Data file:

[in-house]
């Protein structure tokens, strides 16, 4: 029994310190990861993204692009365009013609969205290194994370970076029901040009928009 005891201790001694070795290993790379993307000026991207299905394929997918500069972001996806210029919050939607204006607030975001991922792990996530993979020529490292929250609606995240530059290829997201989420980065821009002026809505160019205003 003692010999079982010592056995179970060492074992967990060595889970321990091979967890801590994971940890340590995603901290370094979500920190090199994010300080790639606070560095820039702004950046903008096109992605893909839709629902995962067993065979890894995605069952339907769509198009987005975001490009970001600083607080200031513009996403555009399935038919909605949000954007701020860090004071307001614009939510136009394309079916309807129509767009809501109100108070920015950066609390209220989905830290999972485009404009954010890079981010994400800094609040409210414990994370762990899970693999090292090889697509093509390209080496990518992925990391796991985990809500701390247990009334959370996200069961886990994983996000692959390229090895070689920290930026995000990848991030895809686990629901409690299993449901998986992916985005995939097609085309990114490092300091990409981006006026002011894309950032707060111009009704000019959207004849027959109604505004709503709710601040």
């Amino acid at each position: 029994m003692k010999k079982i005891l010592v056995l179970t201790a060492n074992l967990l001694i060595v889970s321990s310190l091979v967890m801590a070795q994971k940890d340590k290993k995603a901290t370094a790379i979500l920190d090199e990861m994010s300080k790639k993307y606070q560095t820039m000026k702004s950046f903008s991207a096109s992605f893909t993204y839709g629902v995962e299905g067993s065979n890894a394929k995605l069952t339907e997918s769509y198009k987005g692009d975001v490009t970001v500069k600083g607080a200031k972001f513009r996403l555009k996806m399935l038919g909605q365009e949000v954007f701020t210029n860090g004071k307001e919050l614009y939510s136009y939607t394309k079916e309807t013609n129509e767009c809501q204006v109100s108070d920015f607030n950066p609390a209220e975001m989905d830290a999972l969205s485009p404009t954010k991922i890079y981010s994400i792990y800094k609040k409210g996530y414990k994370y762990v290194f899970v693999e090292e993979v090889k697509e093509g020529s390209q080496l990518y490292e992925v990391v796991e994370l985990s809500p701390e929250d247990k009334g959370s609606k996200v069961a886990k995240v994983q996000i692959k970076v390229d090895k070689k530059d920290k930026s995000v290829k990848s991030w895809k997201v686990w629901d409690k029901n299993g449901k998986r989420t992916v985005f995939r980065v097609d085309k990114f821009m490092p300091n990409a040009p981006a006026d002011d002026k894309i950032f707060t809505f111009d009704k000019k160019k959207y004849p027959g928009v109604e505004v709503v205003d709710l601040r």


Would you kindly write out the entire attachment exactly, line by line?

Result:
[in-house]
């Protein structure tokens, strides 16, 4: 029994310190990861993204692009365009013609969205290194994370970076029901040009928009 005891201790001694070795290993790379993307000026991207299905394929997918500069972001996806210029919050939607204006607030975001991922792990996530993979020529490292929250609606995240530059290829997201989420980065821009002026809505160019205003 003692010999079982010592056995179970060492074992967990060595889970321990091979967890801590994971940890340590995603901290370094979500920190090199994010300080790639606070560095820039702004950046903008096109992605893909839709629902995962067993065979890894995605069952339907769509198009987005975001490009970001600083607080200031513009996403555009399935038919909605949000954007701020860090004071307001614009939510136009394309079916309807129509767009809501109100108070920015950066609390209220989905830290999972485009404009954010890079981010994400800094609040409210414990994370762990899970693999090292090889697509093509390209080496990518992925990391796991985990809500701390247990009334959370996200069961886990994983996000692959390229090895070689920290930026995000990848991030895809686990629901409690299993449901998986992916985005995939097609085309990114490092300091990409981006006026002011894309950032707060111009009704000019959207004849027959109604505004709503709710601040």
């Amino acid at each position: 029994m003692k010999k079982i005891l010592v056995l179970t201790a060492n074992l967990l001694i060595v889970s321990s310190l091979v967890m801590a070795q994971k940890d340590k290993k995603a901290t370094a790379i979500l920190d090199e990861m994010s300080k790639k993307y606070q560095t820039m000026k702004s950046f903008s991207a096109s992605f893909t993204y839709g629902v995962e299905g067993s065979n890894a394929k995605l069952t339907e997918s769509y198009k987005g692009d975001v490009t970001v500069k600083g607080a200031k972001f513009r996403l555009k996806m399935l038919g909605q365009e949000v954007f701020t210029n860090g004071k307001e919050l614009y939510s136009y939607t394309k079916e309807t013609n129509e767009c809501q204006v109100s108070d920015f607030n950066p609390a209220e975001m989905d830290a999972l969205s485009p404009t954010k991922i890079y981010s994400i792990y800094k609040k409210g996530y414990k994370y762990v290194f899970v693999e090292e993979v090889k697509e093509g020529s390209q080496l990518y490292e992925v990391v796991e994370l985990s809500p701390e929250d247990k009334g959370s609606k996200v069961a886990k995240v994983q996000i692959k970076v390229d090895k070689k530059d920290k930026s995000v290829k990848s991030w895809k997201v686990w629901d409690k029901n299993g449901k998986r989420t992916v985005f995939r980065v097609d085309k990114f821009m490092p300091n990409a040009p981006a006026d002011d002026k894309i950032f707060t809505f111009d009704k000019k160019k959207y004849p027959g928009v109604e505004v709503v205003d709710l601040r």